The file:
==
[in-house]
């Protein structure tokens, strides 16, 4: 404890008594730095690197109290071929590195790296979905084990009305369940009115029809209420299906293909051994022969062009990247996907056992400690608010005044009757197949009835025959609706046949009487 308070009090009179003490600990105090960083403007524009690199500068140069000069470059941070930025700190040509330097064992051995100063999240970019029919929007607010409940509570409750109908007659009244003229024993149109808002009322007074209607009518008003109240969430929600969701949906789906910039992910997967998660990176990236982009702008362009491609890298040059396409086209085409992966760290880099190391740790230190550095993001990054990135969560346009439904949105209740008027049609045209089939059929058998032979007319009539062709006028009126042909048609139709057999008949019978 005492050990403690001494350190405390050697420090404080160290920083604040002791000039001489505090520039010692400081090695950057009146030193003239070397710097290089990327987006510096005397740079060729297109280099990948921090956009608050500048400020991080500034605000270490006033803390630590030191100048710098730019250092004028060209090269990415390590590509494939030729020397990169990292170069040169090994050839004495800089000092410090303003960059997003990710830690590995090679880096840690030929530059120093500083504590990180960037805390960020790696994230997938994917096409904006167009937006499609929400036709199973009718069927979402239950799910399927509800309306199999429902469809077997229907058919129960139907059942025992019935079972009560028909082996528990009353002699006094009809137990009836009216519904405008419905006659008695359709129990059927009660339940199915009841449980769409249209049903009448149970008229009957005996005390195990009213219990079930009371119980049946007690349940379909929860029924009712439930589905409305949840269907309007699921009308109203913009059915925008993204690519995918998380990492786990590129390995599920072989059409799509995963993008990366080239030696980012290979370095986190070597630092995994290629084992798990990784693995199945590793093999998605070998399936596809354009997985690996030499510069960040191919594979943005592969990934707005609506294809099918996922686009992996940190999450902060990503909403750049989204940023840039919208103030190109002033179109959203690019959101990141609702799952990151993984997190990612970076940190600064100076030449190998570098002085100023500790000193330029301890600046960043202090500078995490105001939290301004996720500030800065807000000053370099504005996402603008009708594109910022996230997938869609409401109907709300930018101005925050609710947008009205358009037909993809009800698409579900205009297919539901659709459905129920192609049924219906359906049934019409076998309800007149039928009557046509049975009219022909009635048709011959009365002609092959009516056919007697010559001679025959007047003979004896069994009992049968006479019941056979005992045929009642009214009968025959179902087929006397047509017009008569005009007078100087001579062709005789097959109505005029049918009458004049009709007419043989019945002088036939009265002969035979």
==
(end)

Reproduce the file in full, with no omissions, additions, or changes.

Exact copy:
[in-house]
């Protein structure tokens, strides 16, 4: 404890008594730095690197109290071929590195790296979905084990009305369940009115029809209420299906293909051994022969062009990247996907056992400690608010005044009757197949009835025959609706046949009487 308070009090009179003490600990105090960083403007524009690199500068140069000069470059941070930025700190040509330097064992051995100063999240970019029919929007607010409940509570409750109908007659009244003229024993149109808002009322007074209607009518008003109240969430929600969701949906789906910039992910997967998660990176990236982009702008362009491609890298040059396409086209085409992966760290880099190391740790230190550095993001990054990135969560346009439904949105209740008027049609045209089939059929058998032979007319009539062709006028009126042909048609139709057999008949019978 005492050990403690001494350190405390050697420090404080160290920083604040002791000039001489505090520039010692400081090695950057009146030193003239070397710097290089990327987006510096005397740079060729297109280099990948921090956009608050500048400020991080500034605000270490006033803390630590030191100048710098730019250092004028060209090269990415390590590509494939030729020397990169990292170069040169090994050839004495800089000092410090303003960059997003990710830690590995090679880096840690030929530059120093500083504590990180960037805390960020790696994230997938994917096409904006167009937006499609929400036709199973009718069927979402239950799910399927509800309306199999429902469809077997229907058919129960139907059942025992019935079972009560028909082996528990009353002699006094009809137990009836009216519904405008419905006659008695359709129990059927009660339940199915009841449980769409249209049903009448149970008229009957005996005390195990009213219990079930009371119980049946007690349940379909929860029924009712439930589905409305949840269907309007699921009308109203913009059915925008993204690519995918998380990492786990590129390995599920072989059409799509995963993008990366080239030696980012290979370095986190070597630092995994290629084992798990990784693995199945590793093999998605070998399936596809354009997985690996030499510069960040191919594979943005592969990934707005609506294809099918996922686009992996940190999450902060990503909403750049989204940023840039919208103030190109002033179109959203690019959101990141609702799952990151993984997190990612970076940190600064100076030449190998570098002085100023500790000193330029301890600046960043202090500078995490105001939290301004996720500030800065807000000053370099504005996402603008009708594109910022996230997938869609409401109907709300930018101005925050609710947008009205358009037909993809009800698409579900205009297919539901659709459905129920192609049924219906359906049934019409076998309800007149039928009557046509049975009219022909009635048709011959009365002609092959009516056919007697010559001679025959007047003979004896069994009992049968006479019941056979005992045929009642009214009968025959179902087929006397047509017009008569005009007078100087001579062709005789097959109505005029049918009458004049009709007419043989019945002088036939009265002969035979």